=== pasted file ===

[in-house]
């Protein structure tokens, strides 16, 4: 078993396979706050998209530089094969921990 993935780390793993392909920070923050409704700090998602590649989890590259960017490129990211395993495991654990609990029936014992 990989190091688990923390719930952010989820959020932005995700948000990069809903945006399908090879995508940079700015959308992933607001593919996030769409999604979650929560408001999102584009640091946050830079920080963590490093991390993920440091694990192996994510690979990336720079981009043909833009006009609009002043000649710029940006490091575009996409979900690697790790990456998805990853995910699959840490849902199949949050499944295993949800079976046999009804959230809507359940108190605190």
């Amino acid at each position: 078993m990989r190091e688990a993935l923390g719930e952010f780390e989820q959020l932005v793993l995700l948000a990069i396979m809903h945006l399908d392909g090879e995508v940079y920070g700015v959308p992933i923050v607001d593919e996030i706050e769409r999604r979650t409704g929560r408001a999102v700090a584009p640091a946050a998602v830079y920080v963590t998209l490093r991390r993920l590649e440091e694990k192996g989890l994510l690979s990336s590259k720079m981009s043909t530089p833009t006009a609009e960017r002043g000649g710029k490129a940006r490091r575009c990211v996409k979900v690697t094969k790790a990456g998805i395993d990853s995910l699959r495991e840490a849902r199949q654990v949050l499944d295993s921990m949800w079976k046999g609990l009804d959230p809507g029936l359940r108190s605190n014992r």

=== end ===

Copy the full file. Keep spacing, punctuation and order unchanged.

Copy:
[in-house]
């Protein structure tokens, strides 16, 4: 078993396979706050998209530089094969921990 993935780390793993392909920070923050409704700090998602590649989890590259960017490129990211395993495991654990609990029936014992 990989190091688990923390719930952010989820959020932005995700948000990069809903945006399908090879995508940079700015959308992933607001593919996030769409999604979650929560408001999102584009640091946050830079920080963590490093991390993920440091694990192996994510690979990336720079981009043909833009006009609009002043000649710029940006490091575009996409979900690697790790990456998805990853995910699959840490849902199949949050499944295993949800079976046999009804959230809507359940108190605190």
């Amino acid at each position: 078993m990989r190091e688990a993935l923390g719930e952010f780390e989820q959020l932005v793993l995700l948000a990069i396979m809903h945006l399908d392909g090879e995508v940079y920070g700015v959308p992933i923050v607001d593919e996030i706050e769409r999604r979650t409704g929560r408001a999102v700090a584009p640091a946050a998602v830079y920080v963590t998209l490093r991390r993920l590649e440091e694990k192996g989890l994510l690979s990336s590259k720079m981009s043909t530089p833009t006009a609009e960017r002043g000649g710029k490129a940006r490091r575009c990211v996409k979900v690697t094969k790790a990456g998805i395993d990853s995910l699959r495991e840490a849902r199949q654990v949050l499944d295993s921990m949800w079976k046999g609990l009804d959230p809507g029936l359940r108190s605190n014992r």